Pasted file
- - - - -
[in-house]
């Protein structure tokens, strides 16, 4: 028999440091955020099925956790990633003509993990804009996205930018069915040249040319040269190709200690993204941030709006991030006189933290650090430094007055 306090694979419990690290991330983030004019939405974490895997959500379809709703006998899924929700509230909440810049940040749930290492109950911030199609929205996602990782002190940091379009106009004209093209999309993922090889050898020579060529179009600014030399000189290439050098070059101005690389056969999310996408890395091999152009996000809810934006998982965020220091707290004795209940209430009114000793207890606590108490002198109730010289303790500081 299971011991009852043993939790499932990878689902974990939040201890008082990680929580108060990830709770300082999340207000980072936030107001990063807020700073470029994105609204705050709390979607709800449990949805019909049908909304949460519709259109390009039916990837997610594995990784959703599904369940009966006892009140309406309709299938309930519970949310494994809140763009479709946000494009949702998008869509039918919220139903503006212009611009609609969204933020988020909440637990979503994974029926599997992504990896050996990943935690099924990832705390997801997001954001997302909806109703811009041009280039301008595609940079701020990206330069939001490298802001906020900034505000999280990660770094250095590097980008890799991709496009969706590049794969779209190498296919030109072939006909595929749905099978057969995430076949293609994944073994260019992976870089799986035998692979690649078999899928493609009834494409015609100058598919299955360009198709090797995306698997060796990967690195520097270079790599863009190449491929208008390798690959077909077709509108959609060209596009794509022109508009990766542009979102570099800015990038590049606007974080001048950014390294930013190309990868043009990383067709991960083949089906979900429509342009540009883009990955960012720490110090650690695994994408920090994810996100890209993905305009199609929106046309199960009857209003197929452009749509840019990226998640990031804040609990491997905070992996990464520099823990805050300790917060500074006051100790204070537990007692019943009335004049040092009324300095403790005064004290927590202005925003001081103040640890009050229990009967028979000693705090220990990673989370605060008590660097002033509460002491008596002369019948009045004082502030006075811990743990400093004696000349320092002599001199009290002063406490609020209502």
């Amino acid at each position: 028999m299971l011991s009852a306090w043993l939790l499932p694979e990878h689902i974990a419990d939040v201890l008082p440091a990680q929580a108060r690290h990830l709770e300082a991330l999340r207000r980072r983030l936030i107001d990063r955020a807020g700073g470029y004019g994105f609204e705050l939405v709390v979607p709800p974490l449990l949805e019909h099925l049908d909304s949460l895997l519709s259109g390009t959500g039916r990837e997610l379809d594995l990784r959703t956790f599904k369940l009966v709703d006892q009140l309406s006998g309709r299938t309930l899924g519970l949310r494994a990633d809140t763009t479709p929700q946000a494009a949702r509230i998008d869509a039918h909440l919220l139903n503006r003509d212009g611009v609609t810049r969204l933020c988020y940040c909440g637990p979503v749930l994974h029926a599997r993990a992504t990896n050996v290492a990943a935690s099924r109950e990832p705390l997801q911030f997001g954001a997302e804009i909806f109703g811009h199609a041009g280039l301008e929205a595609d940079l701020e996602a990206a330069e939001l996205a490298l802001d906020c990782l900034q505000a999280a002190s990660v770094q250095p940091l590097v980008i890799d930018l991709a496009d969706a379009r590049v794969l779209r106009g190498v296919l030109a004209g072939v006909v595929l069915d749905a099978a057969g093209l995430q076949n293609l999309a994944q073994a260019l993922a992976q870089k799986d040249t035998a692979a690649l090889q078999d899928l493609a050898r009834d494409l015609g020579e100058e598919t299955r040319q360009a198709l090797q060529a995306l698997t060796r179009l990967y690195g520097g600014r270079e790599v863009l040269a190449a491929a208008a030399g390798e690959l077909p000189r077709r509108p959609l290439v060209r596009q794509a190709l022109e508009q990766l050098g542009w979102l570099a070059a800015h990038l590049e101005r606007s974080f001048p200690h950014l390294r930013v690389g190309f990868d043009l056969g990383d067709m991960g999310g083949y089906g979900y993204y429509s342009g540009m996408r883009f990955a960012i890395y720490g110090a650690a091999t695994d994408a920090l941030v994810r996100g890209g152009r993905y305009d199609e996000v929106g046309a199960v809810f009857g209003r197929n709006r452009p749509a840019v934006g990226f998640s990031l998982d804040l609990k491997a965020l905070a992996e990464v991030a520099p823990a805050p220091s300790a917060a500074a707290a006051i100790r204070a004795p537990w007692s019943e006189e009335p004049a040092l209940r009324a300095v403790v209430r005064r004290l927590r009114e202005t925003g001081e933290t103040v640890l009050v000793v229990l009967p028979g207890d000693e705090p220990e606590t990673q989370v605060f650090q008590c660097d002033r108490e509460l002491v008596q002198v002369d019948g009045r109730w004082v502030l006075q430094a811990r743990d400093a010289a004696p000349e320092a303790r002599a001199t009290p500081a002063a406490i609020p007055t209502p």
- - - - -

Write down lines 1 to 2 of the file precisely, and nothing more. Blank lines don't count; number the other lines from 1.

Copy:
[in-house]
């Protein structure tokens, strides 16, 4: 028999440091955020099925956790990633003509993990804009996205930018069915040249040319040269190709200690993204941030709006991030006189933290650090430094007055 306090694979419990690290991330983030004019939405974490895997959500379809709703006998899924929700509230909440810049940040749930290492109950911030199609929205996602990782002190940091379009106009004209093209999309993922090889050898020579060529179009600014030399000189290439050098070059101005690389056969999310996408890395091999152009996000809810934006998982965020220091707290004795209940209430009114000793207890606590108490002198109730010289303790500081 299971011991009852043993939790499932990878689902974990939040201890008082990680929580108060990830709770300082999340207000980072936030107001990063807020700073470029994105609204705050709390979607709800449990949805019909049908909304949460519709259109390009039916990837997610594995990784959703599904369940009966006892009140309406309709299938309930519970949310494994809140763009479709946000494009949702998008869509039918919220139903503006212009611009609609969204933020988020909440637990979503994974029926599997992504990896050996990943935690099924990832705390997801997001954001997302909806109703811009041009280039301008595609940079701020990206330069939001490298802001906020900034505000999280990660770094250095590097980008890799991709496009969706590049794969779209190498296919030109072939006909595929749905099978057969995430076949293609994944073994260019992976870089799986035998692979690649078999899928493609009834494409015609100058598919299955360009198709090797995306698997060796990967690195520097270079790599863009190449491929208008390798690959077909077709509108959609060209596009794509022109508009990766542009979102570099800015990038590049606007974080001048950014390294930013190309990868043009990383067709991960083949089906979900429509342009540009883009990955960012720490110090650690695994994408920090994810996100890209993905305009199609929106046309199960009857209003197929452009749509840019990226998640990031804040609990491997905070992996990464520099823990805050300790917060500074006051100790204070537990007692019943009335004049040092009324300095403790005064004290927590202005925003001081103040640890009050229990009967028979000693705090220990990673989370605060008590660097002033509460002491008596002369019948009045004082502030006075811990743990400093004696000349320092002599001199009290002063406490609020209502």